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Georgia Court Declares State Garnishment Statute Unconstitutional
By K. Dailey Wilson

The Fifth and Fourteenth Amendments of the United States Constitution provide certain protections guaranteeing life, liberty and property. Those rights cannot be taken away from a person without due process of law. There are two types of due process - procedural due process and substantive due process. Procedural due process requires that certain steps - i.e. a procedure - be followed in order to deprive a person of their life, liberty or property. A September 2015 case from the Northern District of Georgia addressed just that - whether the Georgia garnishment statute provided sufficient procedural protections to permit the taking of a person's property.

Tony Strickland's credit card issuer retained a law firm to sue Strickland to recover an unpaid credit card debt. After a default judgment was entered against Strickland, the law firm filed a garnishment action and attempted to garnish funds in Strickland's JPMorgan Chase savings account. The money in his savings account consisted of workers' compensation benefits. After being served with the garnishment summons, Chase immediately froze Strickland's savings account. Strickland received a letter from the law firm notifying him of the garnishment action. The letter did not inform him that some forms of property were exempt from garnishment or how to claim an exemption. Strickland also received a letter from Chase explaining that it had been served with a writ of garnishment and that his bank account had been frozen. The letter also stated that some forms of income may be protected from garnishment, but did not advise him how to claim an exemption. Instead, Chase told him to contact the judgment creditor's attorney if he believed that the money in his account was exempt. Strickland sued the entities involved in the garnishment proceeding, and the case eventually returned to the U.S. District Court for the Northern District of Georgia to determine the constitutionality of Georgia's post-judgment garnishment statute.

Strickland argued that Georgia's post-judgment garnishment statute violates constitutional due process requirements because it (1) does not provide judgment debtors with adequate notice that their property may be exempt from garnishment; (2) fails to inform debtors of the procedure to claim such exemptions; and (3) establishes a process that deprives debtors of their exempt property for an unconstitutionally long period of time. The court concluded that due process requires that a judgment debtor receive notice that there are certain exemptions under state and federal law that the debtor may be entitled to claim with respect to the garnished property. Because the Georgia post-judgment garnishment statute requires no such notice to the judgment debtor, the court concluded that it is constitutionally deficient. The court found that, in this case, the letter sent by Chase to Strickland that mentioned possible exemptions did not satisfy the state's duty to provide adequate notice of exemptions.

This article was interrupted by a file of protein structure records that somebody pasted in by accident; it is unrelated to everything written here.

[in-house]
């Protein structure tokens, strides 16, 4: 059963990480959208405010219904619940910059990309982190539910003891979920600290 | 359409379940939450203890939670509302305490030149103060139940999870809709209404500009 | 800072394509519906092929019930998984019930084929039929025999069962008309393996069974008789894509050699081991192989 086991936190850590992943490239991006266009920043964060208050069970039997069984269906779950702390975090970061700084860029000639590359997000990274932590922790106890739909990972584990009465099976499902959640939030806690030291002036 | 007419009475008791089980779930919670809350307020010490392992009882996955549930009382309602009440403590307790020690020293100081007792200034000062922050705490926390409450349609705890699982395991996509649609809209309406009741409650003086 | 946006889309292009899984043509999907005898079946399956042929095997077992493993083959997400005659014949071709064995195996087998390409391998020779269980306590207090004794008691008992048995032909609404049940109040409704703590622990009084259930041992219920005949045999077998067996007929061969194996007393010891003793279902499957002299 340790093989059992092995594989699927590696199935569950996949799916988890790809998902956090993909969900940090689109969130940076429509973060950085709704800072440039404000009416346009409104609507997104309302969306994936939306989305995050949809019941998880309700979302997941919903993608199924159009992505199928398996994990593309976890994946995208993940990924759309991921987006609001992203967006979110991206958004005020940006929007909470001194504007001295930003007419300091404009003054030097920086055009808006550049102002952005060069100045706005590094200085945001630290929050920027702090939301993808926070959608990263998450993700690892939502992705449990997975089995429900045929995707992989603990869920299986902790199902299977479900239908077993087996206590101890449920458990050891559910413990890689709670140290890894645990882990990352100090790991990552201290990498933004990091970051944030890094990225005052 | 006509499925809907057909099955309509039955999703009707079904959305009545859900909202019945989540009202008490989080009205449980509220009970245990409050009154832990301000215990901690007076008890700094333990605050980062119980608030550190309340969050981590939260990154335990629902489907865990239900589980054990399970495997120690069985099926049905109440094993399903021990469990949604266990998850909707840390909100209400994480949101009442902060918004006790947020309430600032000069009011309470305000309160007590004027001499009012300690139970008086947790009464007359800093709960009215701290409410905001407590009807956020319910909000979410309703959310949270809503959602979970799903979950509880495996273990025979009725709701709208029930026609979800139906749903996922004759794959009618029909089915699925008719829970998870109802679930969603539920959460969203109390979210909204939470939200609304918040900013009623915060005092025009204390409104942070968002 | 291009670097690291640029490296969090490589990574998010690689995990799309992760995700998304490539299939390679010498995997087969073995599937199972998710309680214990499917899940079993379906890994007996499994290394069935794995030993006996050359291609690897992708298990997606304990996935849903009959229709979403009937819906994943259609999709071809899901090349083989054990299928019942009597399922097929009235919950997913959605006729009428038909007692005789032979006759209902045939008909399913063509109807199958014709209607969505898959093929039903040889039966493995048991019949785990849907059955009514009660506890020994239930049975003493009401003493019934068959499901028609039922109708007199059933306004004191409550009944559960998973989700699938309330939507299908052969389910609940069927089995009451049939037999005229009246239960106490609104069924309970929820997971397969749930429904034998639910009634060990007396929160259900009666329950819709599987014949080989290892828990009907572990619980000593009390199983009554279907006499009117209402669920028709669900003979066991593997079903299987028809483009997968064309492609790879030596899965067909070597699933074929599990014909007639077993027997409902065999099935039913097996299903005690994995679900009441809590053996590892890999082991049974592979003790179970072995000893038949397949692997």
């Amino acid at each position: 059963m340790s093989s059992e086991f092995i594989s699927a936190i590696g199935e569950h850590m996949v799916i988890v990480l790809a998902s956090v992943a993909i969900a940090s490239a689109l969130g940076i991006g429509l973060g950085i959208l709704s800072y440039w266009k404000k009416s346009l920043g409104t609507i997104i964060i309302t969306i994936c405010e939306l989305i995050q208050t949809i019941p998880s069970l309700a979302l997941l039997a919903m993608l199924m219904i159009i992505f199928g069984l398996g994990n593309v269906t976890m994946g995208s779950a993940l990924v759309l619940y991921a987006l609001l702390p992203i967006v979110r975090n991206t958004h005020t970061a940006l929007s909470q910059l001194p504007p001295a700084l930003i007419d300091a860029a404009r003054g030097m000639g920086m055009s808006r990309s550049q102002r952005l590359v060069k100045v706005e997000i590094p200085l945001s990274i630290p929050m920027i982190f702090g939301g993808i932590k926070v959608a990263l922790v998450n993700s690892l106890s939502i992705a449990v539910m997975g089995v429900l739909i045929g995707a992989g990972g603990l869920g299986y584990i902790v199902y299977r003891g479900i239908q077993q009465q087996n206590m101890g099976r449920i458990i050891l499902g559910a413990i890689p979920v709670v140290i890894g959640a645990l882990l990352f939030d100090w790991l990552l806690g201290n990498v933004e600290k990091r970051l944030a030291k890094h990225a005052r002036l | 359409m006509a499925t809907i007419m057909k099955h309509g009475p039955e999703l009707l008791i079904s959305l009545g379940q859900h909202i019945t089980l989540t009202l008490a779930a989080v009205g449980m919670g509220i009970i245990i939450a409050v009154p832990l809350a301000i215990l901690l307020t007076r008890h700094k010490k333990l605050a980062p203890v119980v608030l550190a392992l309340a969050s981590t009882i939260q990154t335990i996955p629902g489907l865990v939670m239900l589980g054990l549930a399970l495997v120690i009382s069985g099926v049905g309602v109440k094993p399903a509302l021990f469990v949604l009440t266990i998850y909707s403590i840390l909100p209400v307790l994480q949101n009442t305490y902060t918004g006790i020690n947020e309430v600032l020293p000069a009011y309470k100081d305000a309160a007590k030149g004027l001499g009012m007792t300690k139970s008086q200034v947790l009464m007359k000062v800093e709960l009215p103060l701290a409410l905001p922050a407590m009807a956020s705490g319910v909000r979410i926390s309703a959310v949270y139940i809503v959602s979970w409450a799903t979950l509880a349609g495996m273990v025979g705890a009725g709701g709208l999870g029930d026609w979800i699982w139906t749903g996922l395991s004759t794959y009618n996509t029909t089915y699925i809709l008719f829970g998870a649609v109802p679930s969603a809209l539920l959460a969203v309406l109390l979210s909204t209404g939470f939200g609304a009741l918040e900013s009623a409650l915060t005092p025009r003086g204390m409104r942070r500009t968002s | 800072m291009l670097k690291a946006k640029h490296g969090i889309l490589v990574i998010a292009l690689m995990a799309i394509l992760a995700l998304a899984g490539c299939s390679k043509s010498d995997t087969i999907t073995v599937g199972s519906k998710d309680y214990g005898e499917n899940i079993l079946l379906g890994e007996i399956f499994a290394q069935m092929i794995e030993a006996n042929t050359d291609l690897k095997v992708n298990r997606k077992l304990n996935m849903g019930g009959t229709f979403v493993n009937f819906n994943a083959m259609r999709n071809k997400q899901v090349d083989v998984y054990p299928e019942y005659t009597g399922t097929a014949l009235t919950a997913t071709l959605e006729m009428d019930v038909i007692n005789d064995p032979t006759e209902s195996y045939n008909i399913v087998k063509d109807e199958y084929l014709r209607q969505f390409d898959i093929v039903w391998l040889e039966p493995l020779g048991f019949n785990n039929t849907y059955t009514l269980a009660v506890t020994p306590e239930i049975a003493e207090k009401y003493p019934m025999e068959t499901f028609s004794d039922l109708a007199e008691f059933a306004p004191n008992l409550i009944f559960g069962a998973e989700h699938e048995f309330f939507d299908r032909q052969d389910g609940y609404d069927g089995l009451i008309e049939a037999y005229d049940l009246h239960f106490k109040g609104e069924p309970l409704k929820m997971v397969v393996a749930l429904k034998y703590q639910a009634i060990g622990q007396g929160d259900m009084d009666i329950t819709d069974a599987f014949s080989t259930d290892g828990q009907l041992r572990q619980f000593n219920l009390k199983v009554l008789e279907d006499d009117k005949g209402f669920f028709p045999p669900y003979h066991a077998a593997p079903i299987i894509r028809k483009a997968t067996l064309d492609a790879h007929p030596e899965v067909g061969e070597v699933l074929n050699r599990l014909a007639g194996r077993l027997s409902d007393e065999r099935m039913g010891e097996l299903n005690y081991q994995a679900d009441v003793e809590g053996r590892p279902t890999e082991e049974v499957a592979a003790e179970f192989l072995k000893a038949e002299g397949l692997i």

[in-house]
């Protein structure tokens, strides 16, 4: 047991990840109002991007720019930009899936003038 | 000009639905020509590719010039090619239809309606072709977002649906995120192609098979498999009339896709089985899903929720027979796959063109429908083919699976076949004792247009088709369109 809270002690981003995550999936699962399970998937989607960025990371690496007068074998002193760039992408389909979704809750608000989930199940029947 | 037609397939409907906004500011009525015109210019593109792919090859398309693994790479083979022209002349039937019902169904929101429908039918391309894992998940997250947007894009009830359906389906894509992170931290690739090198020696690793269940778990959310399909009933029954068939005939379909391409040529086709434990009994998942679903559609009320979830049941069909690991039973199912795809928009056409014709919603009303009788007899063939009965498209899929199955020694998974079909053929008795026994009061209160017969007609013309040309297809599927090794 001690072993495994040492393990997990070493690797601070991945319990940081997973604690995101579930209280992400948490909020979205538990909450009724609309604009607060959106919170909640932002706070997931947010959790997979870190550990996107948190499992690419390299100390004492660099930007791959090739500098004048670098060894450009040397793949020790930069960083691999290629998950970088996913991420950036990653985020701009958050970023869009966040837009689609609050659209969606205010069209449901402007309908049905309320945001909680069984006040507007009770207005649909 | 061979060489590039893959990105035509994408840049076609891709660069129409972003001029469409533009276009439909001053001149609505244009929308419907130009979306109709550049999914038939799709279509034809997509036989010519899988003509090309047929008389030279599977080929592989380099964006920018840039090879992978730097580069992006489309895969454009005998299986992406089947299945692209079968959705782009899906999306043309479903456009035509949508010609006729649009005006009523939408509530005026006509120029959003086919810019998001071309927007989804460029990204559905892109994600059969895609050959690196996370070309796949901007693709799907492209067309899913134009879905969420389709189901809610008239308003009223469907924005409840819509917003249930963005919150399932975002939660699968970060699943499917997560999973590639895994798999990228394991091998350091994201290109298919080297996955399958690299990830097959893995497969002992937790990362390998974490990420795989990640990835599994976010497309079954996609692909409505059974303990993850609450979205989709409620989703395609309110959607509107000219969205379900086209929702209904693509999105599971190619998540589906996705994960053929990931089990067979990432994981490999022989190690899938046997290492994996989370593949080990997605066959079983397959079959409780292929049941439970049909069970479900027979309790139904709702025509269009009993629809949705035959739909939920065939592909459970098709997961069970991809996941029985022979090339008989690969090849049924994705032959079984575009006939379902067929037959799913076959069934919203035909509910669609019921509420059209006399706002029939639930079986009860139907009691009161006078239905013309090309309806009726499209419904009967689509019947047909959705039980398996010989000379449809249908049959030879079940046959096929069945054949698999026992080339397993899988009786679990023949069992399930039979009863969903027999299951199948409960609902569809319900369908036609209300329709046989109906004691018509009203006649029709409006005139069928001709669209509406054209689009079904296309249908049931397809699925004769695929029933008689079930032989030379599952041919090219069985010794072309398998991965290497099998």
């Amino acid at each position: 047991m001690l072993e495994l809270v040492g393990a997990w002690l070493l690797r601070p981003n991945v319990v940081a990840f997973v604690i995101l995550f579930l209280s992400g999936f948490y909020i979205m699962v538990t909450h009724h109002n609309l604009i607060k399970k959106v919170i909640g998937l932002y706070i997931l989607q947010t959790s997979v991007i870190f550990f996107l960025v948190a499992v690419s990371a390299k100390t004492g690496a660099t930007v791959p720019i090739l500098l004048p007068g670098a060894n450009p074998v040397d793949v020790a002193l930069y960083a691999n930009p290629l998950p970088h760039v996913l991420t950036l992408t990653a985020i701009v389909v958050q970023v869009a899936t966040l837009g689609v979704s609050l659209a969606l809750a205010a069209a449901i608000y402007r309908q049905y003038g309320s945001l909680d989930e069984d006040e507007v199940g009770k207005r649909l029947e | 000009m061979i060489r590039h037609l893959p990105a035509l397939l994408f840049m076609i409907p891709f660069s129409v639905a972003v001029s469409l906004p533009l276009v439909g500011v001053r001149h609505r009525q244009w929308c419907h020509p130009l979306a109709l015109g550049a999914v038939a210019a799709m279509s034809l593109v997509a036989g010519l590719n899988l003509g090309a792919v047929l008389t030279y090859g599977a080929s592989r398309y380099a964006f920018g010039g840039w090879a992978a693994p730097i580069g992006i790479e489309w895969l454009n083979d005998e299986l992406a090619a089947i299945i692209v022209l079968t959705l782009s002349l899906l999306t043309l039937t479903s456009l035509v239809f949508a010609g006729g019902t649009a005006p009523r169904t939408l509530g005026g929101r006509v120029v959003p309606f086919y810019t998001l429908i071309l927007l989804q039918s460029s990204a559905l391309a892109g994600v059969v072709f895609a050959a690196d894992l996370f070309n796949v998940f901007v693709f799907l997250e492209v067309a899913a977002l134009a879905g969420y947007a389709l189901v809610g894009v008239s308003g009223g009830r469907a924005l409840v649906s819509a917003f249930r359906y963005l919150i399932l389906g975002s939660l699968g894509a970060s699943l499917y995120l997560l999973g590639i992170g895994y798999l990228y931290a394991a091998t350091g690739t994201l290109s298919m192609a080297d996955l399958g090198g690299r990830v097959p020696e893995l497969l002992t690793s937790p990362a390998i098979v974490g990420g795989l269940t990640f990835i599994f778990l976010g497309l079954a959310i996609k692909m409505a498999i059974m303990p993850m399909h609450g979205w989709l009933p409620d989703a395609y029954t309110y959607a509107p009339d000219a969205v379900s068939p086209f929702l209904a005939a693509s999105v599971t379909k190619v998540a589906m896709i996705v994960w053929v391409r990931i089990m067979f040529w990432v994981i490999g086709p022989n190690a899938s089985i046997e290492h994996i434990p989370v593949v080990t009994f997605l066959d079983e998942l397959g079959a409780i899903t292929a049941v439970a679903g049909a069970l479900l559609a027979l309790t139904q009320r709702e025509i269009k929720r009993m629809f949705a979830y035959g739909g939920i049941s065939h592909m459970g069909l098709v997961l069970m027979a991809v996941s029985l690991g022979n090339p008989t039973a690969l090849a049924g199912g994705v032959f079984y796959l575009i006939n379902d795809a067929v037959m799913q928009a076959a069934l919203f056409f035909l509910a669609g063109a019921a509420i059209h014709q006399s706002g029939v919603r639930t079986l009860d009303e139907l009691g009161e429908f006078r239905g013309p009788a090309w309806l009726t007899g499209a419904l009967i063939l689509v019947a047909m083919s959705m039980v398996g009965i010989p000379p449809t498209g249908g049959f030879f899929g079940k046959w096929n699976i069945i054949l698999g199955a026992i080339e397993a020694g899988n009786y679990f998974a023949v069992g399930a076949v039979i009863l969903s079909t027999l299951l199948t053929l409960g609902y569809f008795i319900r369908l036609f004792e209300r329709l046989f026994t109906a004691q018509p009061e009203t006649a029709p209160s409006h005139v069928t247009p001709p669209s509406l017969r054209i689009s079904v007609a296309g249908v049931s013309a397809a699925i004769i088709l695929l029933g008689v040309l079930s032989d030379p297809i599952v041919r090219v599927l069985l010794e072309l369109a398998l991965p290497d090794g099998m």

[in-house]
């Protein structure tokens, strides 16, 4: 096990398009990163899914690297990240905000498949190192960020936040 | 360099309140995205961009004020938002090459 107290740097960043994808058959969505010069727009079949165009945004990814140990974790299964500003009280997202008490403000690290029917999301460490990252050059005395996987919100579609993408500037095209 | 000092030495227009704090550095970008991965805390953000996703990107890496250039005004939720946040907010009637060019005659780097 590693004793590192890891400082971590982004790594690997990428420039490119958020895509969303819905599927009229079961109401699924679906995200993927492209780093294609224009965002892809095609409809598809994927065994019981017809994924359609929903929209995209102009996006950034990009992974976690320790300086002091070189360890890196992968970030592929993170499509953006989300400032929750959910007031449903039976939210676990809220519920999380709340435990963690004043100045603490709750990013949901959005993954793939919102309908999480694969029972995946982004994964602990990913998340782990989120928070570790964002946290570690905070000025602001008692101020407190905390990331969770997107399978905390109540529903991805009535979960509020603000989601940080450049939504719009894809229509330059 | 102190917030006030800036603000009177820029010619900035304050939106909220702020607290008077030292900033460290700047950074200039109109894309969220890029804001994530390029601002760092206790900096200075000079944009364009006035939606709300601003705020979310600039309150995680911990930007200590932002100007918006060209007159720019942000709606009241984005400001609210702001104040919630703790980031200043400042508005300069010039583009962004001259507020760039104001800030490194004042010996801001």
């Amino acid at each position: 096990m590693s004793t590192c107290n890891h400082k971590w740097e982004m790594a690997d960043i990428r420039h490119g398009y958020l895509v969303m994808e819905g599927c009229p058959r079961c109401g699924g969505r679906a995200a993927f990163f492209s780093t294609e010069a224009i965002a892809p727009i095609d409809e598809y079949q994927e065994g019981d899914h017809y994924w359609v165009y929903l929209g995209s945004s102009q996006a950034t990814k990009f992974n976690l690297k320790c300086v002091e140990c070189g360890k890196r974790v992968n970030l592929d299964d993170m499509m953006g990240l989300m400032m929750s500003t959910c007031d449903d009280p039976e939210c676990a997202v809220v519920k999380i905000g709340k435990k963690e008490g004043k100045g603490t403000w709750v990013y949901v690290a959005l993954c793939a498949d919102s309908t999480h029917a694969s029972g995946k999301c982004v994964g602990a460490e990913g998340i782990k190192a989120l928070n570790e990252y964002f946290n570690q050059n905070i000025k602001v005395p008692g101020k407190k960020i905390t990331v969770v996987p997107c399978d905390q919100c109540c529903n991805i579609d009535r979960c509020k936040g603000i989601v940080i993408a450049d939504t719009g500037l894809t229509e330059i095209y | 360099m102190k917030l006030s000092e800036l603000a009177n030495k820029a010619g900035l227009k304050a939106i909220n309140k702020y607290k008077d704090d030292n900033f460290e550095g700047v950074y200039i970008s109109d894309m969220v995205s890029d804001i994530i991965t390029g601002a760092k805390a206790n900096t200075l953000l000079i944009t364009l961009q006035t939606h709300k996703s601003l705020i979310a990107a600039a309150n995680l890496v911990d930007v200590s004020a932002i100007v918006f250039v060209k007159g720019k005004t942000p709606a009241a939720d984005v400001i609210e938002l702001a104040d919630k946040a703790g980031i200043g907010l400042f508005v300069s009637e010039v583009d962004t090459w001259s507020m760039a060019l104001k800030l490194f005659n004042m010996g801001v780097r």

The court also concluded that due process requires judgment debtors in garnishment actions to be informed of the procedures for claiming an exemption. Because the Georgia statute requires no such notice, the court concluded that it was constitutionally deficient. The court added that there is no publicly available information that explains to a judgment debtor facing garnishment how to claim an exemption or identifies the party to contact to obtain this information. Instead, the debtor is notified only that a creditor has filed or is about to file a garnishment action, the identity of the garnishee, the amount claimed due, and the court issuing the garnishment.

Finally, the court concluded that the Georgia statute violates due process because it does not provide for a prompt and expeditious procedure to resolve a debtor's claim that seized property is exempt from garnishment.

The story does not end with the September 8th judgment. On September 25, 2015, the office of the Attorney General of Georgia filed a motion to alter the Clerk's judgment, leaving open the possibility for a reversed judgment or subsequent appeals. However, until the motion has been heard, it may be wise to avoid seeking writs of garnishment in the state of Georgia.

Strickland v. Alexander, 2015 U.S. Dist. LEXIS 121958 (N.D. Ga. September 8, 2015)

K. Dailey Wilson is an associate in the Tennessee office of Hudson Cook, LLP. Dailey can be reached at 423-490-7567 or by email at dwilson@hudco.com.

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